Paatuwaqatsi Run reminds community of Hopi cultural values and teachings
The one-day event includes speakers who share knowledge about water issues along with three different runs Sept. 10 —50K, 10 mile and a 4 mile run
POLACCA, Ariz. — The Paatuwaqatsi Run, since its inception, is based on Hopi cultural teachings where water is life and where running was a way of life as the Hopi searched for food and relayed information.
This year, the Paatuwaqasti Run takes place Sept. 10 at race founder Bucky Preston’s home, milepost 393 off of Highway 264.
The one-day event also includes speakers who will share knowledge about water issues as well as three different runs, a 50K, 10-mile and 4-mile run.
The Hopi people are known for running long distances at record speed. In Hopi culture, the people ran for practical and ceremonial reasons.
Several centuries ago, Hopis did not own cattle, sheep or burros and they relied on their ability to hunt, which required them to incorporate running in Hopi society.
In addition to running for gaming purposes, Hopis ran in search of food. When there were no horses for transportation, running helped to cover great distances.
Since its inception, the Paatuwaqatsi Run has been based on Hopi cultural values to remind the Hopi community of those teachings.
The run also invites other cultures to learn about Hopi’s cultural teachings as the Hopi share their values about life enrichment and the role that water and running plays in their lives.
Preston said the run was something he wanted for years to put together, to remind the Hopi about their own culture.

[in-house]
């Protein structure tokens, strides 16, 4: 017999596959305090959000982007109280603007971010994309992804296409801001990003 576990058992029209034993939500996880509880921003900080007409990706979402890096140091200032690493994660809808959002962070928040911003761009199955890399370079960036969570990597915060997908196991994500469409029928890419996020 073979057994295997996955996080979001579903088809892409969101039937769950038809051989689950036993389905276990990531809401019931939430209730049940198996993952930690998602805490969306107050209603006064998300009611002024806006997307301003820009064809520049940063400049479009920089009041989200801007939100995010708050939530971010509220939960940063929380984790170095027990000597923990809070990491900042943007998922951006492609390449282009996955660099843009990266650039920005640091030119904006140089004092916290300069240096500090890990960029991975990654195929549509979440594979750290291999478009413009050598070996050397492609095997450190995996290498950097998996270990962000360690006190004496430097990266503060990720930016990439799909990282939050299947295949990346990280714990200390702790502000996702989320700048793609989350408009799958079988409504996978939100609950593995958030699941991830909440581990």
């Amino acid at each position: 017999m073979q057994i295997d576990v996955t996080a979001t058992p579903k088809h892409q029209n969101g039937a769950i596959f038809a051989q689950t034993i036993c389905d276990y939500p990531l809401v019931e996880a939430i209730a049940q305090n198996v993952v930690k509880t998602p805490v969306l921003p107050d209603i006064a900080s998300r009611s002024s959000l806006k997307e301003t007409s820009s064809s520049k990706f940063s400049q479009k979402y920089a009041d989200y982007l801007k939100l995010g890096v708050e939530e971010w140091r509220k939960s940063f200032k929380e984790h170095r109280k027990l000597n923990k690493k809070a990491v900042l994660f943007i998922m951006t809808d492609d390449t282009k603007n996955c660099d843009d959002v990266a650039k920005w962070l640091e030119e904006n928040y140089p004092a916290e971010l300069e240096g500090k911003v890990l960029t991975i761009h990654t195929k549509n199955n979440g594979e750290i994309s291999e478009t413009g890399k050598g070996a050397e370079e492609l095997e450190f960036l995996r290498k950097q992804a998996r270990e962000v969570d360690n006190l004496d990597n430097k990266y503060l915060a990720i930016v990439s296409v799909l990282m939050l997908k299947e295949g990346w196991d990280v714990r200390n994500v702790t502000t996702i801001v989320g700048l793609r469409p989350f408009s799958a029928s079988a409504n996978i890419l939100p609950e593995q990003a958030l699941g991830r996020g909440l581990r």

“We are forgetting our Hopi values,” he said. “We are forgetting to help each other’s out. I want to see that effort return to our community. Putting Hopi life values and teaching at the forefront is the purpose of the run.”
Along with the practical reasons for running, Hopis used running as a way to transport information and occurred in conjunction with several ceremonial events.
While preparing the body to participate in such races, preparation included praying as a group for rain and prosperity during ceremonies and was significant of giving from one’s self and embodiment to the ceremonial events.
Today, Hopis continue to practice ceremonial running and Hopi running games are religious and secular in nature, as the people played the games to bring rain and cultivate crops.
“Why are we taught to run early in the morning? Because running not only strengthens you physically, it strengthens you spiritually,” Preston said. “A runner would take one of the many foot trails from the village in the early morning to a spring, take a drink from the spring and sprinkle himself with the cold water. This gave that person strength and provided healing for any ailments. Everything at Hopi involves water — Water is Life. Now, water is being abused and is depleting. In some places, it is gone and I want to bring awareness to the people.”
Due to COVID concerns, the run organizers are not sponsoring the annual pre-race dinner or post-race lunch. There will be some safety precautions that will be announced in the days leading up to this event.
More information is available by emailing race director Sam Taylor at firstname.lastname@example.org. On-line registration can be found at https://ultrasignup.com/register.aspx?did=95097.